Author Archives: Ilka Datig

About Ilka Datig

Reference & Research Librarian at New York University Abu Dhabi. Subject liaison to Arab Crossroads, Social Research & Public Policy, and Political Science.

New book on female entrepreneurs in MENA


We have a new book that will be of interest to a lot of people at NYUAD:  Women, Work and Welfare in the Middle East and North Africa:  The Role of Socio-demographics, Entrepreneurship and Public Policies by Nadereh Chamlou (World Bank) and Massoud Karshenas (University of London).

From the publisher:

“In the aftermath of the Arab Spring, and in light of socio-economic and geopolitical challenges facing governments old and new, women’s rights and empowerment have gained new urgency and relevance. Groups in power, or groups contesting for power, are more conservative than expected, and there are serious threats to roll back some of the gains women had achieved over the past 20–30 years on economic and social fronts.

The global gender debate has neglected the economic dimension of women’s empowerment and a great deal of debate and interest among researchers is needed to push the topics further. This timely book brings together leading regional researchers to offer original research linking gender equality with economic policy, reinforcing the agenda from a broad-based perspective.”

The book is located in the new books section, and in a month it will move to HQ1381.W657.

Guide to Middle Eastern and Islamic Studies resources in NYU Libraries


Students interested in Middle Eastern and Islamic Studies, particularly in historical topics, will find a lot of great resources on this NYU Libraries Research Guide by Middle Eastern Studies Librarian Guy Barak:

The guide includes links to reference sources, journals and databases, news, statistics and more!  It is a great source of information for students across all of NYU’s global campuses.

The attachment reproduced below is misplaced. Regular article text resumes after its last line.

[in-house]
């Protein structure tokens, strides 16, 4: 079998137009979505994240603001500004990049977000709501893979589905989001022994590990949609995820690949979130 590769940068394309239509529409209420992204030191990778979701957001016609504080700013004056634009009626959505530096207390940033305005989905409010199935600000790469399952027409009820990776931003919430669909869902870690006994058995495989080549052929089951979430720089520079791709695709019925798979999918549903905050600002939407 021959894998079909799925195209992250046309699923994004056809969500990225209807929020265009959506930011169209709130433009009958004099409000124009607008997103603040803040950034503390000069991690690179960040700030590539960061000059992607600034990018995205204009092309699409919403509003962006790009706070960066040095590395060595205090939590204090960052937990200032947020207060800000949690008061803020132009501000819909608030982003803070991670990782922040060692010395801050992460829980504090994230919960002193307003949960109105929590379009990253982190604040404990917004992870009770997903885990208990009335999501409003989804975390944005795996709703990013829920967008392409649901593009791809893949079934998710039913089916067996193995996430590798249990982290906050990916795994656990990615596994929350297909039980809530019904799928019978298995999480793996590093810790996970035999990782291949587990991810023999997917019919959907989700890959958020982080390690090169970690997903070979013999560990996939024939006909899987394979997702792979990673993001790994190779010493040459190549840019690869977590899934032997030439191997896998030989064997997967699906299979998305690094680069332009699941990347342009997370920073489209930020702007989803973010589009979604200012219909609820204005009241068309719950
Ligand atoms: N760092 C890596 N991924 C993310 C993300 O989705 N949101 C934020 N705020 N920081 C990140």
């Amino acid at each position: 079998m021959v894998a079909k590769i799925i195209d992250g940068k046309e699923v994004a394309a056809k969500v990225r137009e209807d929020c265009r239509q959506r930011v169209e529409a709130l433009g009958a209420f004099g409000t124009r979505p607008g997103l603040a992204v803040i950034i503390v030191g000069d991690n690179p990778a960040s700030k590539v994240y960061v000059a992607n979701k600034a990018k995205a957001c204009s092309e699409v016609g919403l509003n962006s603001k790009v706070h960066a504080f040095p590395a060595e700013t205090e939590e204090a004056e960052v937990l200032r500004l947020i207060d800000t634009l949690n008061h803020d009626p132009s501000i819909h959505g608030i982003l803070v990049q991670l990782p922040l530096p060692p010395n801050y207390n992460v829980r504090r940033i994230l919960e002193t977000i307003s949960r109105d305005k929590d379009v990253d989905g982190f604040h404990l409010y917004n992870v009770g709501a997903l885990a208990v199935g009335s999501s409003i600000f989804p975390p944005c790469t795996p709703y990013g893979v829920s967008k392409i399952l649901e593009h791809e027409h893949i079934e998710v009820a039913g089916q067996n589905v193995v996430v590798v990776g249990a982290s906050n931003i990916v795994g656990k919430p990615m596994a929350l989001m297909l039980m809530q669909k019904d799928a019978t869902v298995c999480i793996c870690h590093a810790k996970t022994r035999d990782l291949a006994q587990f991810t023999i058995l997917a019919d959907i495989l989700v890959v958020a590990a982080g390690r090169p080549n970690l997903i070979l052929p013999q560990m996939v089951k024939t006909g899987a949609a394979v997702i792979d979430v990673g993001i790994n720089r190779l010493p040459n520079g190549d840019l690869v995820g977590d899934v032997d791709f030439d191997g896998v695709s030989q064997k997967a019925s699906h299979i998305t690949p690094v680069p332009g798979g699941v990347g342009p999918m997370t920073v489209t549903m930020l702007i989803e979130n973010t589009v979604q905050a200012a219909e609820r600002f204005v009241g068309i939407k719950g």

New books in March!

The Library has a bunch of new books this month, ranging from history to gender studies to economics and more!  Check them out at the display near the library entrance.


The NYUAD Arts Center Events: Find out more!



This year the NYUAD Library has been creating research guides to accompany every performance at the NYUAD Arts Center.  These guides are designed to point students towards more resources, both scholarly and popular, about the performances, the performers, and their cultural and intellectual context.  Here are some examples that might be interesting to students studying the Middle East:

The Nile Project

Hekayah the Story-Spoken Word

You can find even more on our Research Guides page.  Let us know what you think!

Core databases: Index Islamicus

2016-01-10_0938The Index Islamicus database indexes literature on Islam, the Middle East and the Muslim world. It is produced by an editorial team working at the School of Oriental and African Studies in London, established to transmit knowledge about Islamic and Middle East studies, which have traditionally been part of the curriculum of SOAS. Records included in the database cover almost 100 years of publications on the world of Islam.

Material cited in the Index Islamicus includes not only work written about the Middle East, but also about the other main Muslim areas of Asia and Africa, plus Muslim minorities elsewhere. Over 3,000 journals are monitored for inclusion in the database, together with conference proceedings, monographs, multi-authored works and book reviews. Journals and books are indexed down to the article and chapter level.

NYUAD students, faculty and staff can access the database here.

Migration to New Worlds

Given the historical importance of the Gulf Region as a port-of-call for many different migrants, and the continuing interest of many researchers on migration studies, this new database might be of use to NYUAD scholars:

Migration to New Worlds showcases unique primary source material recounting the many and varied personal experiences of 350 years of migration. Explore Colonial Office files on emigration, diaries and travel journals, ship logs and plans, printed literature, objects, watercolours, and oral histories supplemented by carefully selected secondary research aids.